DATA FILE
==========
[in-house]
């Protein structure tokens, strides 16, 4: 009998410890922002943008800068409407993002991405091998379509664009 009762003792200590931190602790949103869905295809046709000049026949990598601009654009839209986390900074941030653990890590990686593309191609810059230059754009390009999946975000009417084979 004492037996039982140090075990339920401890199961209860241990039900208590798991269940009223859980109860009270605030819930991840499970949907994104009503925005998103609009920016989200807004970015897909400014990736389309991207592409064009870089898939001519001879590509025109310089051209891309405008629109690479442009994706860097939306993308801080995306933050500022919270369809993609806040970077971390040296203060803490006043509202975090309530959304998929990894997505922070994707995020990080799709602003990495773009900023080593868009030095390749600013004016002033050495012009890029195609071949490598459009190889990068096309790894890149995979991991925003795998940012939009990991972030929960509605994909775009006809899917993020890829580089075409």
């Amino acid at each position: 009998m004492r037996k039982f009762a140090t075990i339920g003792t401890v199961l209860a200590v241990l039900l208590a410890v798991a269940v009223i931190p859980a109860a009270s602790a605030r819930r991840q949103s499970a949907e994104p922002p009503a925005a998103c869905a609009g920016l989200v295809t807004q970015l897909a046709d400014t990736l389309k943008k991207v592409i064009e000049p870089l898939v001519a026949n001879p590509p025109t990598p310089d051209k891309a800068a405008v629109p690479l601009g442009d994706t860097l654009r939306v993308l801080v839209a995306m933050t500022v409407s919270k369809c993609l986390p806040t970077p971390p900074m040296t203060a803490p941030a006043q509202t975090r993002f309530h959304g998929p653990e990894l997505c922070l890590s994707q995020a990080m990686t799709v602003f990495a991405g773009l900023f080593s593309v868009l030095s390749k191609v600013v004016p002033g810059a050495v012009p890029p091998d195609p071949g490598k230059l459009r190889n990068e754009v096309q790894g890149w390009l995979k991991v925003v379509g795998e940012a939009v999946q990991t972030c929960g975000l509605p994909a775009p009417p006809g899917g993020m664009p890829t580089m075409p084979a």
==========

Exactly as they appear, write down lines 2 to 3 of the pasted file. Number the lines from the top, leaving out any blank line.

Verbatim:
């Protein structure tokens, strides 16, 4: 009998410890922002943008800068409407993002991405091998379509664009 009762003792200590931190602790949103869905295809046709000049026949990598601009654009839209986390900074941030653990890590990686593309191609810059230059754009390009999946975000009417084979 004492037996039982140090075990339920401890199961209860241990039900208590798991269940009223859980109860009270605030819930991840499970949907994104009503925005998103609009920016989200807004970015897909400014990736389309991207592409064009870089898939001519001879590509025109310089051209891309405008629109690479442009994706860097939306993308801080995306933050500022919270369809993609806040970077971390040296203060803490006043509202975090309530959304998929990894997505922070994707995020990080799709602003990495773009900023080593868009030095390749600013004016002033050495012009890029195609071949490598459009190889990068096309790894890149995979991991925003795998940012939009990991972030929960509605994909775009006809899917993020890829580089075409």
């Amino acid at each position: 009998m004492r037996k039982f009762a140090t075990i339920g003792t401890v199961l209860a200590v241990l039900l208590a410890v798991a269940v009223i931190p859980a109860a009270s602790a605030r819930r991840q949103s499970a949907e994104p922002p009503a925005a998103c869905a609009g920016l989200v295809t807004q970015l897909a046709d400014t990736l389309k943008k991207v592409i064009e000049p870089l898939v001519a026949n001879p590509p025109t990598p310089d051209k891309a800068a405008v629109p690479l601009g442009d994706t860097l654009r939306v993308l801080v839209a995306m933050t500022v409407s919270k369809c993609l986390p806040t970077p971390p900074m040296t203060a803490p941030a006043q509202t975090r993002f309530h959304g998929p653990e990894l997505c922070l890590s994707q995020a990080m990686t799709v602003f990495a991405g773009l900023f080593s593309v868009l030095s390749k191609v600013v004016p002033g810059a050495v012009p890029p091998d195609p071949g490598k230059l459009r190889n990068e754009v096309q790894g890149w390009l995979k991991v925003v379509g795998e940012a939009v999946q990991t972030c929960g975000l509605p994909a775009p009417p006809g899917g993020m664009p890829t580089m075409p084979a």